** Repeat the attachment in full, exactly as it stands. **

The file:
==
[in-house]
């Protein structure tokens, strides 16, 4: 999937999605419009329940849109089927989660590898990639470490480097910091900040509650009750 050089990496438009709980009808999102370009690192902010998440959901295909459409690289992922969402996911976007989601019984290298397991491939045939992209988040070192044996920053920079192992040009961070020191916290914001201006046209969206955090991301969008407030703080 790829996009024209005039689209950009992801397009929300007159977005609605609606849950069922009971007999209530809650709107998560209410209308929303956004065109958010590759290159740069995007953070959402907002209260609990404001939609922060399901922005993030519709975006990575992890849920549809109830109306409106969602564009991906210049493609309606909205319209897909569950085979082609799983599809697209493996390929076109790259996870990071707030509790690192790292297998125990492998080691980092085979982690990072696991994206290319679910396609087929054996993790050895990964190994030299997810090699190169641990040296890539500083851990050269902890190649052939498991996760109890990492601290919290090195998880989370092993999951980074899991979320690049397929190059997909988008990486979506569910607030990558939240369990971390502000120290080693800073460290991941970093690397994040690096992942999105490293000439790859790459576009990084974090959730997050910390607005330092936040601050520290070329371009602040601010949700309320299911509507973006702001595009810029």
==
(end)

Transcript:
[in-house]
């Protein structure tokens, strides 16, 4: 999937999605419009329940849109089927989660590898990639470490480097910091900040509650009750 050089990496438009709980009808999102370009690192902010998440959901295909459409690289992922969402996911976007989601019984290298397991491939045939992209988040070192044996920053920079192992040009961070020191916290914001201006046209969206955090991301969008407030703080 790829996009024209005039689209950009992801397009929300007159977005609605609606849950069922009971007999209530809650709107998560209410209308929303956004065109958010590759290159740069995007953070959402907002209260609990404001939609922060399901922005993030519709975006990575992890849920549809109830109306409106969602564009991906210049493609309606909205319209897909569950085979082609799983599809697209493996390929076109790259996870990071707030509790690192790292297998125990492998080691980092085979982690990072696991994206290319679910396609087929054996993790050895990964190994030299997810090699190169641990040296890539500083851990050269902890190649052939498991996760109890990492601290919290090195998880989370092993999951980074899991979320690049397929190059997909988008990486979506569910607030990558939240369990971390502000120290080693800073460290991941970093690397994040690096992942999105490293000439790859790459576009990084974090959730997050910390607005330092936040601050520290070329371009602040601010949700309320299911509507973006702001595009810029």